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Researcher Kristina Nelson Focuses on the Quran as a Phonetic Phenomenon, not as a Written Text
The orientalist position on the Quran is not new. The controversy over the Quranic text appeared early since John of Damascus (1), Moses Ben Maimonides (2), Thomas Aquinas (3), and Peter the Venerable (4). The latter was the first to encourage the project of translating the Quran into a Western language. The first translation into Latin appeared by the British Robert of Ketton (5) between 1136 and 1157. After that, translations continued, and orientalists expanded in studying the sciences of the Quran. Orientalist schools became prominent, such as the French and German schools, until a different study appeared by the American Orientalist Kristina Nelson.
Before Nelson, most Orientalist studies of the Quran focused on the linguistic aspect. Orientalists considered the Quran a word-based linguistic book, as they used philology to study it. They delved into the tiniest linguistic details found within the Quranic text. They tried to return it to what they imagined to be its origin in other eastern languages. Therefore, their extrapolation was fragmental due to their adoption of old research methods.
Kristina Nelson, who visited Egypt nearly 40 years ago and settled in Cairo, did a different extrapolation, perhaps the first of its kind. Such a move was an attempt to reach a deeper understanding of the Quran. Nelson interpreted the Quran primarily as a phonetic phenomenon, not as a written religious text similar to religious texts that preceded it. Nelson saw the Quranic phenomenon as part of the core of religious devotion that transcends the auditory aspect. For her, it was a piece of the soul of cultural and social practices. In other words, the Quranic phenomenon was for her art of pure value.
According to Philip de Schiller, Nelson’s approach to the Quranic phenomenon changed the way we understand the Quran, as well as the way we listen to it. Nelson explains the emotional forces of the Quran when reciting it, with what it evokes of poetic rhymes, that is, how its rhythm evokes meaning. She explains intonation, social context, and the debate about music in Islam. She describes the sound of the Quran as it occurs in daily life. For her, the Quran was a subject of daily reception and perhaps of Tajweed and recitation at its origin. Such an approach rarely occurred in orientalist studies.
According to Nelson, the mission of the Quran’s written text is not to preserve it from change, as the basis for safeguarding it is oral reading. She says that the written text is not the absolute reference but only one part of the Quranic phenomenon. Such a phenomenon includes, among others, the sound and the preserved Slate (6).
Reading knowledge is based on many sources, more than just the written word. Interestingly, the distribution of the first written Quranic text among the people accompanied having a reciter who taught them the art of recitation.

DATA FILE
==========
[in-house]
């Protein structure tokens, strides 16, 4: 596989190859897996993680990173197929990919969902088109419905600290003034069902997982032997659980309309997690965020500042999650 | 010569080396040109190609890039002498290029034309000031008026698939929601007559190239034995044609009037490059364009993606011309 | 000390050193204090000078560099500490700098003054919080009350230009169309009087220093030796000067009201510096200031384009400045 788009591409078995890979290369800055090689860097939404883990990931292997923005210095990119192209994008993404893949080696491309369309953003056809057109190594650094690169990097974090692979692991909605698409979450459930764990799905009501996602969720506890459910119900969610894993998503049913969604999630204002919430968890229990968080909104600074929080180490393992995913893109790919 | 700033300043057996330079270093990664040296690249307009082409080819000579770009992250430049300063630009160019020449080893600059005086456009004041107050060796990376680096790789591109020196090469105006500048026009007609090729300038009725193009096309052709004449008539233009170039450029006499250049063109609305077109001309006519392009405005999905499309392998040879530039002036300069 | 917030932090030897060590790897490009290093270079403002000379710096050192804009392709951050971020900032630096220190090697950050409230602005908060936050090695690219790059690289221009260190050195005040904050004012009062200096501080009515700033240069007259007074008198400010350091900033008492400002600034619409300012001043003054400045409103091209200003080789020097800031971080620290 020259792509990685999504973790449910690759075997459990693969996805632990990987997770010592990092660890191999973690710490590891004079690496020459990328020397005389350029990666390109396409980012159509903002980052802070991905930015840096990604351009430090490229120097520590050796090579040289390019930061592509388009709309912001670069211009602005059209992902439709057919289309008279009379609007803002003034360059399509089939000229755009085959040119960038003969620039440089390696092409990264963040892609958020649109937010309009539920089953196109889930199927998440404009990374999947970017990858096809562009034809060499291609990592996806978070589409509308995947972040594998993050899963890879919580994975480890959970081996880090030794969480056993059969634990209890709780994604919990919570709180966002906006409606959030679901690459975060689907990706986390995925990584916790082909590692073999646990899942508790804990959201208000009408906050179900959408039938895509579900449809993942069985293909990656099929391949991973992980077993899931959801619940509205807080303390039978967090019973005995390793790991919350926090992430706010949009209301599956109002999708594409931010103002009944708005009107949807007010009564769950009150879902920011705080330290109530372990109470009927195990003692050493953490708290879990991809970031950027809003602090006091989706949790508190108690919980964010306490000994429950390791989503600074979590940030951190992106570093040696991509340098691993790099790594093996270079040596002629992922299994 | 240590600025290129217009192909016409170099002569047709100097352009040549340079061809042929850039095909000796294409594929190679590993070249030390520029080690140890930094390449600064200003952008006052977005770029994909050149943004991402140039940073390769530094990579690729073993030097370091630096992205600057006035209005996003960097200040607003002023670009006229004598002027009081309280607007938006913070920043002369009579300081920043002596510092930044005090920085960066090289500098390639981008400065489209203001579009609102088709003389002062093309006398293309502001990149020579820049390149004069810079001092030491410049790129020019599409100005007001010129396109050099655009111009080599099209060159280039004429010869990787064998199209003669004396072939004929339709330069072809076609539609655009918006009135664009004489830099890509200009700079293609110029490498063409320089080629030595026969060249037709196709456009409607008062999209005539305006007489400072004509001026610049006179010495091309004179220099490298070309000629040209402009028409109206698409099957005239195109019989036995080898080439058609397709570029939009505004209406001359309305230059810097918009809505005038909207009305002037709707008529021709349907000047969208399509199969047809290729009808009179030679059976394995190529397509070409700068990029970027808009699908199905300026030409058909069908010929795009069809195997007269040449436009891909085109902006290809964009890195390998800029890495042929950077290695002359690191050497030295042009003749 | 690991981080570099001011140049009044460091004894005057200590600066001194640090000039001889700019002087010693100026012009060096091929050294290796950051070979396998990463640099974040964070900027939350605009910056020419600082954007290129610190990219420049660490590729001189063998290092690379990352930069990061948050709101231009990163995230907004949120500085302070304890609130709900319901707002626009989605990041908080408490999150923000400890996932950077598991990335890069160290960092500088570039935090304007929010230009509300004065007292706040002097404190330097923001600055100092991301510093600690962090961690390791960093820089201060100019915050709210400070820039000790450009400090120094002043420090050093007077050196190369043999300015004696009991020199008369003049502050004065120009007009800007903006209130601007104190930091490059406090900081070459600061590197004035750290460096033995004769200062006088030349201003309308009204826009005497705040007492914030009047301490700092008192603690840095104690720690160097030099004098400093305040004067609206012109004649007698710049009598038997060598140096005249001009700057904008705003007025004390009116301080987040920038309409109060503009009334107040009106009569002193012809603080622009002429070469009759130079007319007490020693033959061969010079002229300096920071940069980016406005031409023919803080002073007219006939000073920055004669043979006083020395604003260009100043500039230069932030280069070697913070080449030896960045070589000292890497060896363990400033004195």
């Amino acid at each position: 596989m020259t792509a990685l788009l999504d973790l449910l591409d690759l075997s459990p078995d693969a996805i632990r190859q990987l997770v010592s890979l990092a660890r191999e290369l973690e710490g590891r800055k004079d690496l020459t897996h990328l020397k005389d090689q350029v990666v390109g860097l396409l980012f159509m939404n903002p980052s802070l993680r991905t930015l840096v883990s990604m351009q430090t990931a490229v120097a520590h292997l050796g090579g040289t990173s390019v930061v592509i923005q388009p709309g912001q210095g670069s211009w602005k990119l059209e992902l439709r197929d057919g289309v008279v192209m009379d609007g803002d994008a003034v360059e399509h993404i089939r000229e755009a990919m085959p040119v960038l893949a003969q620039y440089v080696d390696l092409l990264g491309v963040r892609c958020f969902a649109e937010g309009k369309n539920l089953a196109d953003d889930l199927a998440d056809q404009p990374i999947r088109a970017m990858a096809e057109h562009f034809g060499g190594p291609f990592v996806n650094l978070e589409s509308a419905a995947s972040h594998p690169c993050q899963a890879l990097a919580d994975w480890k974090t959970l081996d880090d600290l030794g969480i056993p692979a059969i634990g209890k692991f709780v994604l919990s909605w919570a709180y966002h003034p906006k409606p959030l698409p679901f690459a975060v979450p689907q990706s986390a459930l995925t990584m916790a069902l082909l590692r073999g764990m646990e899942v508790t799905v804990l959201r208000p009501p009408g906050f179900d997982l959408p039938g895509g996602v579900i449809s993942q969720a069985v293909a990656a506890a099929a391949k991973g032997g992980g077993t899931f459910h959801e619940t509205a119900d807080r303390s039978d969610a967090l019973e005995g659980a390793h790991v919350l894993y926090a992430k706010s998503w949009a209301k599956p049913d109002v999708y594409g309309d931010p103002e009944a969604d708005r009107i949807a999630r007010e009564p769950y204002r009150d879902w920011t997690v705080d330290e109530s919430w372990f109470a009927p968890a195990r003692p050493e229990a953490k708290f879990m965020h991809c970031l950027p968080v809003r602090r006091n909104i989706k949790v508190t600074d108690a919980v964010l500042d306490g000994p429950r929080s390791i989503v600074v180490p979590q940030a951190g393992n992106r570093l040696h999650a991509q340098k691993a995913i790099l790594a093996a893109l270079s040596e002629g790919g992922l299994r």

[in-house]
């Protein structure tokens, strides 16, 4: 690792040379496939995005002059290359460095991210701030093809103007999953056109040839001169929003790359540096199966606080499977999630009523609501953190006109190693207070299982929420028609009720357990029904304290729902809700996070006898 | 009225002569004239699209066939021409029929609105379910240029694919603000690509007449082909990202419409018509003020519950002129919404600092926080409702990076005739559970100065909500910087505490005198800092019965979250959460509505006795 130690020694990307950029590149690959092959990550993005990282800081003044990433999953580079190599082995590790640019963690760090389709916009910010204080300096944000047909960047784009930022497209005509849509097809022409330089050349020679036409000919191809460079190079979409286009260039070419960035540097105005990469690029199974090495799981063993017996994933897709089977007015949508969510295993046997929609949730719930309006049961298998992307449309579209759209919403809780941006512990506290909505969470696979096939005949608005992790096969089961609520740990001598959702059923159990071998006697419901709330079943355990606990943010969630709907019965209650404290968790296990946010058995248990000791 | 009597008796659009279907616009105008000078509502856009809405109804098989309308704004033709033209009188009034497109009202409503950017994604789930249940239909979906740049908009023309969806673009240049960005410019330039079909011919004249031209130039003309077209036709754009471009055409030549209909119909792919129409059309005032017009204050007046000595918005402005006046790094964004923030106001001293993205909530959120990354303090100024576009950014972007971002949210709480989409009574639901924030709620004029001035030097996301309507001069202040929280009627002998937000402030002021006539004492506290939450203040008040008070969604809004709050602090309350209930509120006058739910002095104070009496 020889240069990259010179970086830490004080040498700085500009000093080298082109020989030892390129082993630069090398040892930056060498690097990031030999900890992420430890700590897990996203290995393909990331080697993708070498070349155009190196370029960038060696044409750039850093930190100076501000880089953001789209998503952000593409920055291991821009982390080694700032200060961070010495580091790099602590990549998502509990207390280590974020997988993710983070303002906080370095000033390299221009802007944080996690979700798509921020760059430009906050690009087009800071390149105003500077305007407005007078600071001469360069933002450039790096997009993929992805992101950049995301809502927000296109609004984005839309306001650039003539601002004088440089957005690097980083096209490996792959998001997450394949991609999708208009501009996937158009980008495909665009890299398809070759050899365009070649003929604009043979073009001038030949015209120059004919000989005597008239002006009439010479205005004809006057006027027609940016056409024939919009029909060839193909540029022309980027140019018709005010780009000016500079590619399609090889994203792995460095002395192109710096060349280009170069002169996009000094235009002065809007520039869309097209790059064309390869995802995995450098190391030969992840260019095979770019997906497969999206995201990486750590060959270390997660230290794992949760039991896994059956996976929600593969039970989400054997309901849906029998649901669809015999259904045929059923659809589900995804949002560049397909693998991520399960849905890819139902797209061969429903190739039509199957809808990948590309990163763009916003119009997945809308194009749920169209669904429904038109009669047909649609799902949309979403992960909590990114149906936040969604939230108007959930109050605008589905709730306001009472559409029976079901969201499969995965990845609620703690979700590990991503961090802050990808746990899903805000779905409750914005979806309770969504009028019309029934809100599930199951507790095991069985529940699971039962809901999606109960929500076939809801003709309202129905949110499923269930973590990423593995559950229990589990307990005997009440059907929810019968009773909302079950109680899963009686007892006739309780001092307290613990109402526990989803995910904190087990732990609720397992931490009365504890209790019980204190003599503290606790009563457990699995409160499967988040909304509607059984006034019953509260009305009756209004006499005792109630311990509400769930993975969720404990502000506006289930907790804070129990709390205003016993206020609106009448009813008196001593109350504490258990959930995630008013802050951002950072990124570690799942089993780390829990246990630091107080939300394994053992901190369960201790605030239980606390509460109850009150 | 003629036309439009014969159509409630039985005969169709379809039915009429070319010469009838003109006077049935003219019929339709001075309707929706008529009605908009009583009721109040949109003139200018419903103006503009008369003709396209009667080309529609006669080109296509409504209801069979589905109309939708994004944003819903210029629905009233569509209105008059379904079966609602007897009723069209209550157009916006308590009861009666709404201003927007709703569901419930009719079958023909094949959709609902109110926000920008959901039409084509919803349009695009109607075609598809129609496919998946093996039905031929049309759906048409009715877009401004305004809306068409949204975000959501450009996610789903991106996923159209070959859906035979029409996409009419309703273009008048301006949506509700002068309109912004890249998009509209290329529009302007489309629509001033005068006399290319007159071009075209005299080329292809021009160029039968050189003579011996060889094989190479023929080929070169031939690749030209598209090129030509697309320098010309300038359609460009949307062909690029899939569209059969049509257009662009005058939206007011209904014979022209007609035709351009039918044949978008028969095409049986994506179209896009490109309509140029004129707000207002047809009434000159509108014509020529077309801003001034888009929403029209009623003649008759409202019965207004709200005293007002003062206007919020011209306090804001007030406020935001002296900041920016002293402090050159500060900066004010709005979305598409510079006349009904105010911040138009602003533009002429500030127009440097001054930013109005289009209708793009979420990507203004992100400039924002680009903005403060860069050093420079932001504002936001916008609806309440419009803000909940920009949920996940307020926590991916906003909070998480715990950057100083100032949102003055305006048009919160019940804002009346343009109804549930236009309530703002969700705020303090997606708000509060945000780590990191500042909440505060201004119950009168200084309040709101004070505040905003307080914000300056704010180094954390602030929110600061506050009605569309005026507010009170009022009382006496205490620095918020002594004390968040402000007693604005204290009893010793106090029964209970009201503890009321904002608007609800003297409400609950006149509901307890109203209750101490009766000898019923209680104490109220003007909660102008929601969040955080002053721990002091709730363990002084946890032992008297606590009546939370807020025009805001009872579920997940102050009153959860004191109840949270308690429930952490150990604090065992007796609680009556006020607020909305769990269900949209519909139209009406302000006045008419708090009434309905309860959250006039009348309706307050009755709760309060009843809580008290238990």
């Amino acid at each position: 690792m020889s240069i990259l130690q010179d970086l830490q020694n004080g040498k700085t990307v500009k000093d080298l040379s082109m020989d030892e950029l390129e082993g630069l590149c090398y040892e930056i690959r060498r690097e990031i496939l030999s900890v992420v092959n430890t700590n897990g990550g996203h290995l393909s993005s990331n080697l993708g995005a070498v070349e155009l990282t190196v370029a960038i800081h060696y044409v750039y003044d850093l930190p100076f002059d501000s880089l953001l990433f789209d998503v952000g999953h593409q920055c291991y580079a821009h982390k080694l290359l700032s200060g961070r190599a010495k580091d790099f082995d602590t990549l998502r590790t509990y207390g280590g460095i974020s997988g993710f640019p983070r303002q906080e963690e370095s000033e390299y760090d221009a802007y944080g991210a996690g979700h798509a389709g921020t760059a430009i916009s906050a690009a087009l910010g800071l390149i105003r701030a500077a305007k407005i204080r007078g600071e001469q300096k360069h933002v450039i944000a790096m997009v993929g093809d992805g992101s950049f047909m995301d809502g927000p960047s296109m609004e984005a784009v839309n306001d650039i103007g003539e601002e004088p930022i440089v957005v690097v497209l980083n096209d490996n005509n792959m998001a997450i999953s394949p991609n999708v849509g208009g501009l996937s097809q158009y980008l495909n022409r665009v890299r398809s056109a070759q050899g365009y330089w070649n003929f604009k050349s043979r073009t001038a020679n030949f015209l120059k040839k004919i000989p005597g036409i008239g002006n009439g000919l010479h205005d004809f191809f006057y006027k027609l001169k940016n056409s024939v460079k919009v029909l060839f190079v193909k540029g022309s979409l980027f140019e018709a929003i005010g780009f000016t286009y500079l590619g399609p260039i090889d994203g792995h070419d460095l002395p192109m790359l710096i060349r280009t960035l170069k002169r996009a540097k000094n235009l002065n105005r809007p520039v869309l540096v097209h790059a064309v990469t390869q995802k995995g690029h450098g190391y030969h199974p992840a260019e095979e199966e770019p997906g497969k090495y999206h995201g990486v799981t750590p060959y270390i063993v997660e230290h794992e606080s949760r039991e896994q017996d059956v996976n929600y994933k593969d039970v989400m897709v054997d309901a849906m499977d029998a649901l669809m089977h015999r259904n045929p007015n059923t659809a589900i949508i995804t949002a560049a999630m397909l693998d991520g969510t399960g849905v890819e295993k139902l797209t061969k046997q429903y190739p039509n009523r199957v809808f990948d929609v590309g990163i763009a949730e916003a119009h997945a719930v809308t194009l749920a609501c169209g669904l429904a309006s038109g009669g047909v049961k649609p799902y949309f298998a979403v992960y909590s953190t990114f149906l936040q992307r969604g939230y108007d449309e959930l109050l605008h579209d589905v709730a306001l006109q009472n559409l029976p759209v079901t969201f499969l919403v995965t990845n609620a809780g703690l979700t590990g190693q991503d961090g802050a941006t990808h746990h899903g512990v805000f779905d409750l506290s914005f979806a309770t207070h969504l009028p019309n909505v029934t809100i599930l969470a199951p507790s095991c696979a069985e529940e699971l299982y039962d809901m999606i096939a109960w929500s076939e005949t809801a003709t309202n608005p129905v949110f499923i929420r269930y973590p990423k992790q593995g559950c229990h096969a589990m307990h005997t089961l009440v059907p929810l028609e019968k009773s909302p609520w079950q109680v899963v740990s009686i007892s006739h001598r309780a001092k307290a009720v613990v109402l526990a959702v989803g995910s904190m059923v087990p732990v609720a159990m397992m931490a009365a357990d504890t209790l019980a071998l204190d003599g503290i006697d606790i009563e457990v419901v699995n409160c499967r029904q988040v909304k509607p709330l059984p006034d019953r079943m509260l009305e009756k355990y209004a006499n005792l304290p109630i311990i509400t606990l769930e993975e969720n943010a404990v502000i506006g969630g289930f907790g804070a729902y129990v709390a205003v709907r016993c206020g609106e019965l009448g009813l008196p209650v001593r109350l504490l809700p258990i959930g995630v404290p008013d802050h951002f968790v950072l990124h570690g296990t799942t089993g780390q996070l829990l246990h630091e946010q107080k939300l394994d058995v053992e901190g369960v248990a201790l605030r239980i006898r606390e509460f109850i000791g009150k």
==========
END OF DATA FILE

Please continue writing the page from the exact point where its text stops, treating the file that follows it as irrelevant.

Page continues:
By reading her study, we see that Kristina belongs to the impartial orientalist front, which achieves a kind of objective equivalence between the vocabularies of any issue under discussion.
Over time, orientalist studies produced methods of dealing with Islam and a style of discourse, according to their approach and perception. It was a means of drawing the East and presenting it. That approach was not only to the West but also to the people of the East themselves.
When the Orientalists wanted to study the Quran for the first time, they have had ancient goals. The list of purposes included knowing the religion of the enemy and demonizing it. After that, the orientalists changed their approach. They wanted to learn about the religion of peoples to colonize and exploit them. Then, the balance of global power changed with the rise of Europe militarily and civilly. The orientalists wanted to study the Quran devoid of the previously mentioned factors. At that point, studying the Quran became an epistemological purpose. However, such an approach came with a burdened past. It faced an epistemological heritage that dealt with the Quran out of denial. Belittling dominated the orientalists. Therefore, they fell into the dilemma of religious fanaticism.
While dealing with the Quran and its sciences, Nelson neglected the mentality that dominated other orientalists. She relied on self-tangencies and emotions to achieve a new orientalist path. Arabic fascinated her with sound, rhythm, and forms of grammar. Therefore, she read numerous times ancient Arabic literature. She was not satisfied with remote monitoring. She lived in Cairo as a listener, reader, and trainee of the art she loves. Such a thing made her study field-based, impartial, and devoid of passive purposes.
1_ The Art of Reciting the Qur’an, Kristina Nelson, American Univ. In Cairo Press, 2001.
- Orientalism & the Quranic Studies: Past and Present, Dr. Raghda Adeeb Zidan, Tafsir Center for Quranic Studies (Arabic version).
- American Researcher Documenting the Recitation of Quran in Egypt, Ashraf Abu Al Yazeed, Dalida Magazine, second edition, July 2016 (Arabic version).
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